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Influences on Parents’ Child Care Choices: A Comparative Analysis of Preschool and Long Day Care Users



This paper investigates Australian parents’ child care decision-making, including the motivational and influential factors that they attribute to their choice. Research demonstrates that child care decision making is multifaceted, involving a combination of child-related, personal, familial and contextual considerations. Existing research has tended to compare centre-based child care users with those using family-based options, and has not examined differences in the decision-making of parents who using different centre-based options.


This study compared the characteristics and child care choices of parents using long day care (LDC) with those using preschool services to determine (1) whether they differ demographically and (2) if their reported child care decision-making motivations and influences diverge.


Participants were 1418 parents who completed a nationally-distributed survey in which they provided demographic information, specified their reasons for choosing to use child care, and rated the importance of factors that influenced their child care choice.


LDC parents had, on average, younger children, worked longer hours and resided in areas with lower socioeconomic resources than preschool parents. When compared with preschool parents, those using LDC were more likely to nominate pragmatic factors as influencing their child care decision making. External pressures, mainly related to educational outcomes, were more salient for preschool than LDC parents. However, both groups of parents similarly rated child-centred factors as the most important overall influence.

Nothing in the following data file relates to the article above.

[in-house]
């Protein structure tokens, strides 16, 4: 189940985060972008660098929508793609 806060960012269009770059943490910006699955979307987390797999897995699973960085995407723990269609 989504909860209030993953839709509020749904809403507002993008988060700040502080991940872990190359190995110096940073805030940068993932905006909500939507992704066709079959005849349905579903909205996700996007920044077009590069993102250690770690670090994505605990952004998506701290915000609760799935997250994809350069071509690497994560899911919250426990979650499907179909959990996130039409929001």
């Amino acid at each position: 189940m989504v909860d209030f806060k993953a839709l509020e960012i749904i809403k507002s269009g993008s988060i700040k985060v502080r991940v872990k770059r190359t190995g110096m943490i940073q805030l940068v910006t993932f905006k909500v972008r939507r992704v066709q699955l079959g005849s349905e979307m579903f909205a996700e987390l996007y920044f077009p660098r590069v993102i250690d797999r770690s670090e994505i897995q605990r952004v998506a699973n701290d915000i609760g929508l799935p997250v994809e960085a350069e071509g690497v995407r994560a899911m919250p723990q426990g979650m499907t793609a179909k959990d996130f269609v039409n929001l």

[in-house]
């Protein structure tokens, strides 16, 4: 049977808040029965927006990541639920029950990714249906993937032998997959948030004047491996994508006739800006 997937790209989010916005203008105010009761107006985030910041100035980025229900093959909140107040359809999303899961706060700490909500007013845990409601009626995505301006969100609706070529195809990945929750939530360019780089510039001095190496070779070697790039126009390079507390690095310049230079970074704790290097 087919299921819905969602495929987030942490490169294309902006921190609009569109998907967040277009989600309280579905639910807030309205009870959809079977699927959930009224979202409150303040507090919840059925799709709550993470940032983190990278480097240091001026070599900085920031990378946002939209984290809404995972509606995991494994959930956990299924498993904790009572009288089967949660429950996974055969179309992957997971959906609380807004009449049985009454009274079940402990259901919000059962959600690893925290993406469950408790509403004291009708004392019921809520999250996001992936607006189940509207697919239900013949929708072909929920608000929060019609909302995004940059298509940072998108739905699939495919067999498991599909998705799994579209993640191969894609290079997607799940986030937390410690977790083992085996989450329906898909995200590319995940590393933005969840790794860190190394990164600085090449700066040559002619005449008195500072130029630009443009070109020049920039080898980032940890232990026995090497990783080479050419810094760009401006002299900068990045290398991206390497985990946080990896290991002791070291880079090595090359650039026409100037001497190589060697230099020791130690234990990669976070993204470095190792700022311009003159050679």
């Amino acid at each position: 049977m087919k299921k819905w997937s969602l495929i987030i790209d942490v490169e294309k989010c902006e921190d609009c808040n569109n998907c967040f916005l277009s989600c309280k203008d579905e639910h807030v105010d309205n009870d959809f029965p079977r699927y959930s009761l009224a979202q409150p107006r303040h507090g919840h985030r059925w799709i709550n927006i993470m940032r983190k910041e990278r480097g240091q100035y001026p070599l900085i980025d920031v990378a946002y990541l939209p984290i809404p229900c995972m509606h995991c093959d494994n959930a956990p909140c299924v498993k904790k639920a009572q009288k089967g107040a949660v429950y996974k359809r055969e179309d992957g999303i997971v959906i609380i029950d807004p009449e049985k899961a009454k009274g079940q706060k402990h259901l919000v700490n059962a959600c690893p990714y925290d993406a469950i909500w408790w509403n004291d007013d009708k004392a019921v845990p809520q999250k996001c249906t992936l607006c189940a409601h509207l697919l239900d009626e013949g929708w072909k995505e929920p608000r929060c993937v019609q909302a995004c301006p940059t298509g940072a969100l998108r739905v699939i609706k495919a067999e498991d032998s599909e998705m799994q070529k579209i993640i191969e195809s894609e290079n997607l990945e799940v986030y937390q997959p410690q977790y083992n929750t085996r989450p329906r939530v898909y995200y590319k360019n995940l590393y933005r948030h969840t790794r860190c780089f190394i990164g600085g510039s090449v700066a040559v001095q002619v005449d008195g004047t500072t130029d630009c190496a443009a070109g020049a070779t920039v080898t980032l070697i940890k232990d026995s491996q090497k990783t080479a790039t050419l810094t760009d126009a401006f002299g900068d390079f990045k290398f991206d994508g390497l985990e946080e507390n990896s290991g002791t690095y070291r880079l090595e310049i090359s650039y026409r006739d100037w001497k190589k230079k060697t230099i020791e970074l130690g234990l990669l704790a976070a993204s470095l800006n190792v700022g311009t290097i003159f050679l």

Our findings add complexity to current understandings of parents’ child care decision making by showing that parents should not be treated as a homogenous group by policy makers, providers, and researchers.

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We also express our gratitude to Susan Maidment for her invaluable research assistant work on this project.


This research was funded by Australian Research Council Linkage Grant LP130100129, and KU Children’s Services and Goodstart Early Learning.

Author information

Correspondence to Sheila Degotardi.

Ethics declarations

Conflict of interest

Authors Degotardi, Sweller and Fenech received research funding to undertake this research from KU Children’s Services and Goodstart Early Learning. The authors, however, declare that they have no conflicts of interest.

Ethical Approval

Ethics approval was received for this research from Macquarie University’s Human Research Ethics Committee (REF: 5201400120). All procedures performed in this study were in accordance with the Australian Code for the Responsible Conduct of Research (https://www.nhmrc.gov.au/guidelines-publications/r39) which is in accordance with the 1964 Declaration of Helsinki.

Informed Consent

Informed consent was obtained from all individual participants included in the study.

Appendix 1: Definitions of Formal Child Care Types, as Provided in the Survey

Appendix 1: Definitions of Formal Child Care Types, as Provided in the Survey

To be eligible to complete a parent survey you must either be currently using a formal child care service. These services are regulated and provided outside the family home. Formal child care options for families with children birth—school age include:

  • Long day care: a centre based service that usually operates from 7 am to 6 pm for 48 weeks of the year. Caters for children from 6 weeks to school age.

  • Preschool (known as kindergarten in some states): a centre based service that usually operates 9 am–3 pm (with possible extended hours) during school term. Generally caters for children 3–5 years.

  • Family day care: a regulated service based in the home of the carer that usually operates from 7 am to 6 pm for 48 weeks of the year. Caters for children from 6 weeks to school age.

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Degotardi, S., Sweller, N., Fenech, M. et al. Influences on Parents’ Child Care Choices: A Comparative Analysis of Preschool and Long Day Care Users. Child Youth Care Forum 47, 683–700 (2018). https://doi.org/10.1007/s10566-018-9452-3

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  • Child care choice
  • Child care decision making
  • Parents
  • Centre-based care
  • Early childhood education